United States of America, Appellee, v. Frank Grasso, Defendant-appellant, 6 F.3d 87 (2d Cir. 1993)

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US Court of Appeals for the Second Circuit - 6 F.3d 87 (2d Cir. 1993) Argued Sept. 17, 1993. Decided Sept. 29, 1993

Deirdre A. Keating, Albany, NY, for defendant-appellant.

George A. Yanthis, Asst. U.S. Atty., N.D. New York, Albany, NY (Gary L. Sharpe, U.S. Atty., N.D. New York, of counsel), for appellee.

Before: OAKES, PRATT, and MAHONEY, Circuit Judges.


Defendant-appellant Frank Grasso appeals from a judgment of conviction and resulting sentence imposed March 19, 1993 in the United States District Court for the Northern District of New York, Thomas J. McAvoy, Judge, following Grasso's plea of guilty to three specifications of a petition alleging that he violated the conditions of his supervised release. The court sentenced Grasso to an eight-month term of imprisonment.

Violations of probation and supervised release are not subject to the adjustments of offense level for which provision is made in chapter three of the Sentencing Guidelines. See U.S.S.G. ch. 7, pt. A. Indeed, an entirely separate "Revocation Table," rather than the generally applicable "Sentencing Table," is provided for violations of probation and supervised release, and the Revocation Table does not employ offense levels. See U.S.S.G. Sec. 7B1.4, p.s. Accordingly, we shall construe Grasso's appeal as challenging the district court's refusal to depart downwardly from the range of imprisonment specified in Sec. 7B1.4, rather than as seeking a reduction in offense level, for Grasso's acceptance of responsibility.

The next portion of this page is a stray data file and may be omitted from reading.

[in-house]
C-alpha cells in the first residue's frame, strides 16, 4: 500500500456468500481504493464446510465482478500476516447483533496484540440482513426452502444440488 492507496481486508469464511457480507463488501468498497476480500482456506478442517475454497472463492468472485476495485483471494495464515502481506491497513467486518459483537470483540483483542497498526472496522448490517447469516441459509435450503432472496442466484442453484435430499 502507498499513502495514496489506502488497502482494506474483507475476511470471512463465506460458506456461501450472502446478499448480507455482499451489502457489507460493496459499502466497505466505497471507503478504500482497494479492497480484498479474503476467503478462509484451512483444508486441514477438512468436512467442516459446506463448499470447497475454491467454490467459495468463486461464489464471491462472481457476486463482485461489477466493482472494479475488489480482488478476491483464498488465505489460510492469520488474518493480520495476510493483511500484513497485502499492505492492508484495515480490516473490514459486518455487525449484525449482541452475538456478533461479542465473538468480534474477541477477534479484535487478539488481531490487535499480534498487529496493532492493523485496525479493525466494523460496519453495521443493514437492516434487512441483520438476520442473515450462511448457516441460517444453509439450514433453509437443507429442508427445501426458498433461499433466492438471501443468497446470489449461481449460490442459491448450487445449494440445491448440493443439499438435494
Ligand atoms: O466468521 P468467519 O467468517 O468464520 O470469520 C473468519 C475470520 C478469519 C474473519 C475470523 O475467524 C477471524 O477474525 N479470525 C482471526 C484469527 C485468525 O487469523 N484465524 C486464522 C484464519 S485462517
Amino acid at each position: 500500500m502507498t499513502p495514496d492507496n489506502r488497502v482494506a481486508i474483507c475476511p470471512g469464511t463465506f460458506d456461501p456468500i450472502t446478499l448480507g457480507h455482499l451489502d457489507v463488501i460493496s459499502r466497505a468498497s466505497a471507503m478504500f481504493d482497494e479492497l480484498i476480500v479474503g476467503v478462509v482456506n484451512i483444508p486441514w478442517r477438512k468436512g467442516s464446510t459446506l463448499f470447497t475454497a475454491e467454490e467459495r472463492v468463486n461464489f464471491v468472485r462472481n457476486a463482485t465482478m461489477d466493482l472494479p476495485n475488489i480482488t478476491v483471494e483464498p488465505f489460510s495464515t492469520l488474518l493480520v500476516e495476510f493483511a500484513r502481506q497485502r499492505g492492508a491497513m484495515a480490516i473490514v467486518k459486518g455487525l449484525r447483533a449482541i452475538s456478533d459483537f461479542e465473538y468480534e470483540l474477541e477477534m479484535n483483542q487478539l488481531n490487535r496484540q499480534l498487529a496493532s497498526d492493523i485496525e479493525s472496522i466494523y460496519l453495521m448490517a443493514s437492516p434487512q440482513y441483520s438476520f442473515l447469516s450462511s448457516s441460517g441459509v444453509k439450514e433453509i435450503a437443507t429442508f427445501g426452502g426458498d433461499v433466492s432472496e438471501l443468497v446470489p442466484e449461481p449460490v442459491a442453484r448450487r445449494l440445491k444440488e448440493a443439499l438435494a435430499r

The district court's refusal to depart downwardly, however, is not cognizable on appeal as long as the court recognized that it had the authority to depart. We have so decided with respect to downward departures from sentencing ranges set forth in the Sentencing Table. SeeUnited States v. Ritchey, 949 F.2d 61, 63 (2d Cir. 1991) (collecting cases). Perceiving no basis for a distinction, we now extend this rule to sentencing ranges set forth in the Revocation Table. In the instant case, the district court clearly acknowledged that it had the authority to depart from the guideline range; it simply declined to do so.

Grasso argues in effect that it is a violation of equal protection to allow an adjustment of the offense level for acceptance of responsibility with respect to the Sentencing Table, but not to employ offense levels with respect to the Revocation Table. He contends that as a result, a defendant sentenced under the Revocation Table for a violation of probation or supervised release is consigned to a plea for a downward departure, rather than an adjustment of his offense level, for acceptance of responsibility. We discern no irrationality in the Sentencing Commission's choice of different structures and approaches for the Sentencing Table and Revocation Table. Indeed, there is a world of difference between sentencing in the first instance and revoking probation or supervised release.

We accordingly affirm the judgment of conviction and the sentence imposed by the district court.